Agonies of Academe

The current issue of the Atlantic is  good, with nice articles on Obama, Easterbrook on space catastrophe, and a looong piece by James Fallows on China. But the most interesting one was “In the Basement of the Ivory Tower” by “Professor X”, an English instructor at some D-list community college in in the US.

It’s a deftly written piece. Prof X lays out some unpleasant realities of higher education and the modern economy, the most pressing one being that there are lots of people going to university who should not be there. Semester after semester, he deals with students who either need or want an English 1010 credit, but who have no real interest in the material, lack the necessary smarts and intellectual curiosity, and — worst of all -are functionally illiterate and should never have passed high school.

It’s a sad state of affairs, and one that is not unfamiliar to anyone who has taught in the university system in the US or Canada for any length of time.

Prof X blames the usual suspects. The high schools, which churn out illiterates. The colleges, which have become businesses and so have every interest in taking tuition money from anyone who wants to sign up. And if those students fail? Well, the school will take their money again. Then there is the economy as a whole, which has decided that everyone from the bank teller to the federal marshall should be college educated.

Indeed, Professor X blames everyone except himself. Toward the end of the piece, he laments the fact that he’s academia’s messenger of doom, the pointy end of the stick, the “man who has to lower the hammer.” He even gives it a literary flourish: “We may look mild-mannered, we adjunct instructors, but we are academic button men. I roam the halls of academe like a modern Coriolanus bearing sword and grade book, ‘a thing of blood, whose every motion / Was timed with dying cries.'”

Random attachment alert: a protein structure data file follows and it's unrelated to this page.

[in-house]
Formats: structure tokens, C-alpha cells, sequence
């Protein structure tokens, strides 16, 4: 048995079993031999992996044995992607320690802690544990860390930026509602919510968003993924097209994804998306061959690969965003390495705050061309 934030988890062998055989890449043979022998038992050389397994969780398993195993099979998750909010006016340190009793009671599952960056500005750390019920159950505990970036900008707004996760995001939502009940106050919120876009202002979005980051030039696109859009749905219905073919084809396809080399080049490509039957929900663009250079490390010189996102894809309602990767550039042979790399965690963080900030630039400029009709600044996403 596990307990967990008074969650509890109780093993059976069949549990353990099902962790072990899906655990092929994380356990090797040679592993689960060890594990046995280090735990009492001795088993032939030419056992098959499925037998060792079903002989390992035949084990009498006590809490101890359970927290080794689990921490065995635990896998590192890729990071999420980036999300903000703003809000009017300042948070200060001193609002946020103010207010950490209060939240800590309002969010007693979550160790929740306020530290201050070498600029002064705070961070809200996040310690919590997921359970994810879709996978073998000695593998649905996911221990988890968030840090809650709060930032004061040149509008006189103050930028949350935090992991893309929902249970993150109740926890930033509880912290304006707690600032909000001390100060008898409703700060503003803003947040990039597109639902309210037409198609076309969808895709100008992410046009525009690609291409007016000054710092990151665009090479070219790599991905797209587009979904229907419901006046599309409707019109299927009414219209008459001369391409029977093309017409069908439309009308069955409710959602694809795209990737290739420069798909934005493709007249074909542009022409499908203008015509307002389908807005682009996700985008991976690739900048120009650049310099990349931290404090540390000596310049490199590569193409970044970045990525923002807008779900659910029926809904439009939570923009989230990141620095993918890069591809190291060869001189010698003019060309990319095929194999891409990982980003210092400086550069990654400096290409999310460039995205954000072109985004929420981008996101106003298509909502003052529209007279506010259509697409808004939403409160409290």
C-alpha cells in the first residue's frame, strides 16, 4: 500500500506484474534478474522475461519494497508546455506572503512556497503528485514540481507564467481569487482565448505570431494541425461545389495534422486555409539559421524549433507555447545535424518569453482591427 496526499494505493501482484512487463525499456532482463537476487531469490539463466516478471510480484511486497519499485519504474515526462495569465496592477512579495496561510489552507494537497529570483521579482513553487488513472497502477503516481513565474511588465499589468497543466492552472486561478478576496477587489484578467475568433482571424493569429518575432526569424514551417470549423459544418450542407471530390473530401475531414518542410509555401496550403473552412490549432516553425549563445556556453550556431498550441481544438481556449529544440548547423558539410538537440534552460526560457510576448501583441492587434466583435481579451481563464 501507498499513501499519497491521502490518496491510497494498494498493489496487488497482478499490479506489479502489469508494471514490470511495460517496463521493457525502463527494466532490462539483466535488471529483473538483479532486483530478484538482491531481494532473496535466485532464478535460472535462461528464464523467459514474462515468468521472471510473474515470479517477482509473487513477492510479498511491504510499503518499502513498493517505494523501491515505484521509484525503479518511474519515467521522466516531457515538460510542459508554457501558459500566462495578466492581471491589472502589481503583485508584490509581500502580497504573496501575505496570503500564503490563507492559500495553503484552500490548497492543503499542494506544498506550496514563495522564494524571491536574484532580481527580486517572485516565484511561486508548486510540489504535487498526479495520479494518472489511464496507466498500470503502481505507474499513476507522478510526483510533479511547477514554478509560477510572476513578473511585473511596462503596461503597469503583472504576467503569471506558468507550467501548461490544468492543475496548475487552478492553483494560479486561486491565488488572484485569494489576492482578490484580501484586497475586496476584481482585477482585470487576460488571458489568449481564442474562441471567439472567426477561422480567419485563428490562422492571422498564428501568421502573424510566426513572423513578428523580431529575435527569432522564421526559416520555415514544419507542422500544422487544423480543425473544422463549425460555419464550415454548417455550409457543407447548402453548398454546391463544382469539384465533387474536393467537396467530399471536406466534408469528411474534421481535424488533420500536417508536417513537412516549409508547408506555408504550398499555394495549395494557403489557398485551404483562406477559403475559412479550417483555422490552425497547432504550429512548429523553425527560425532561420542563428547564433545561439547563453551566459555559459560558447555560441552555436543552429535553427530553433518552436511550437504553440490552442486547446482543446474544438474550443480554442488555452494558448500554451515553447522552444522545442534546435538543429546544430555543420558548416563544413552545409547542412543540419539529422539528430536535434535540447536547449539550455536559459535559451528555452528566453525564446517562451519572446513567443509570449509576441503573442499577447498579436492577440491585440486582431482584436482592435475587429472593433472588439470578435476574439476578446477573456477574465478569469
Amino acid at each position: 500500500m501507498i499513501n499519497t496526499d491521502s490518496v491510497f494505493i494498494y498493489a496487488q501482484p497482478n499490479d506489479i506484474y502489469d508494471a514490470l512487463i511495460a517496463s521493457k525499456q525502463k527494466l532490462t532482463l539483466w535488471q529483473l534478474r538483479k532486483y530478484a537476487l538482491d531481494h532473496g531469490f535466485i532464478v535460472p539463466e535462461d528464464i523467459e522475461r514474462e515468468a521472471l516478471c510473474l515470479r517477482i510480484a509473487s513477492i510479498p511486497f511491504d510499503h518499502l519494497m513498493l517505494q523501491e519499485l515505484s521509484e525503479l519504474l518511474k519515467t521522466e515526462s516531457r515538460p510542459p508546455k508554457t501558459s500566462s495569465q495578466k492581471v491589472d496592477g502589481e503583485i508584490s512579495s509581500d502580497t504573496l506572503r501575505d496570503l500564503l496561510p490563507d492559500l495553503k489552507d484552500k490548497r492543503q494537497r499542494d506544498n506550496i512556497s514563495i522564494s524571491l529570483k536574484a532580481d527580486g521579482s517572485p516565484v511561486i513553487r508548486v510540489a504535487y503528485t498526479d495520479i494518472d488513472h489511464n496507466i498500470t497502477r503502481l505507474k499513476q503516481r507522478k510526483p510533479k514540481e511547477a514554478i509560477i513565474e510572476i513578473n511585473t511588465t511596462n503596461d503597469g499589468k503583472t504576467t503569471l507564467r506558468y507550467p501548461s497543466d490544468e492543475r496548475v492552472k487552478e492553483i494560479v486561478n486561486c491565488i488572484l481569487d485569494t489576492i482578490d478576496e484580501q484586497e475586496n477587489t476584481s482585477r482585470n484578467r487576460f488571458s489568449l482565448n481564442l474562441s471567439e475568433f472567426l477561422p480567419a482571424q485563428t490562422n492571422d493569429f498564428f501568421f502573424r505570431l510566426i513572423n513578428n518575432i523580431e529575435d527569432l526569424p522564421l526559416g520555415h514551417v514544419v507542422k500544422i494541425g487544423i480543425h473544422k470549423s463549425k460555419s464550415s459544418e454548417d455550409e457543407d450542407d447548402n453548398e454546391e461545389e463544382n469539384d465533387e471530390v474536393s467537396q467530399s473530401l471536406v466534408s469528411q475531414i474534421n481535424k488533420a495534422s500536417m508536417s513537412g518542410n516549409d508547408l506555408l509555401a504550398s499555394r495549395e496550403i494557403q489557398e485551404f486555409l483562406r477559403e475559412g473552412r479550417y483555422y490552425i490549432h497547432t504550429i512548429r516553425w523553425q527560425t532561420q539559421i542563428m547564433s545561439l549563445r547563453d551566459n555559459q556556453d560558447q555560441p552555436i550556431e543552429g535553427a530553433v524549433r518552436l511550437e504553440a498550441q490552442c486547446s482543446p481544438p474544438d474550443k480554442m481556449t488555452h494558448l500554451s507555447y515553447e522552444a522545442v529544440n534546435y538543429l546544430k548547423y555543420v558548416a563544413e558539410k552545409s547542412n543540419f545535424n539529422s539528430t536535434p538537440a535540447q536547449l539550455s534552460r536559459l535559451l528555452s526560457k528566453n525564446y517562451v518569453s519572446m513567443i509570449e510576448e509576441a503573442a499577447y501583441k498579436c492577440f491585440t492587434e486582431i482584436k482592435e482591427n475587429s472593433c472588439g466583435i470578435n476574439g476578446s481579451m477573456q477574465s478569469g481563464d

Very pretty. But a load of BS.

Prof. X’s problem is that he actually believes that English lit actually matters, offering the preposterous justification that having read Hardy or Joyce is good for you, and that America is better off if its cops and child-welfare workers and hospital billings staff are acquainted with boring old novels. “Although I may be biased,” says Prof. X, “I can’t shake the sense that reading literature is informative and ultimately good for you.”

The special pleading at work here is nauseating. Here’s the thing: Cops and nurses and bank tellers are required to have Lit 101 not because anyone cares whether they understand the theme of Animal Farm. Lit 101 is a credential, a proxy that indicates that the person who passed the course has other abilities (committment, dedication, basic reasoning skills) that employers value. That’s it.

The failure of academia, and of the humanities in particular, to recognize that they are in the business not of providing moral education but credentials is a scandal. It does not seems to have occurred to Prof X that when his or her students start fidgeting and their eyes glaze over when they talk about “Araby”, that the problem is with the teacher and the curriculum and not with the students. Prof X seems to think that lowering the hammer on these people is a necessary but unpleasant part of the job, but it isn’t. What he is doing is immoral — something he doesn’t appear to realize, despite a lifetime spent reading the classics.

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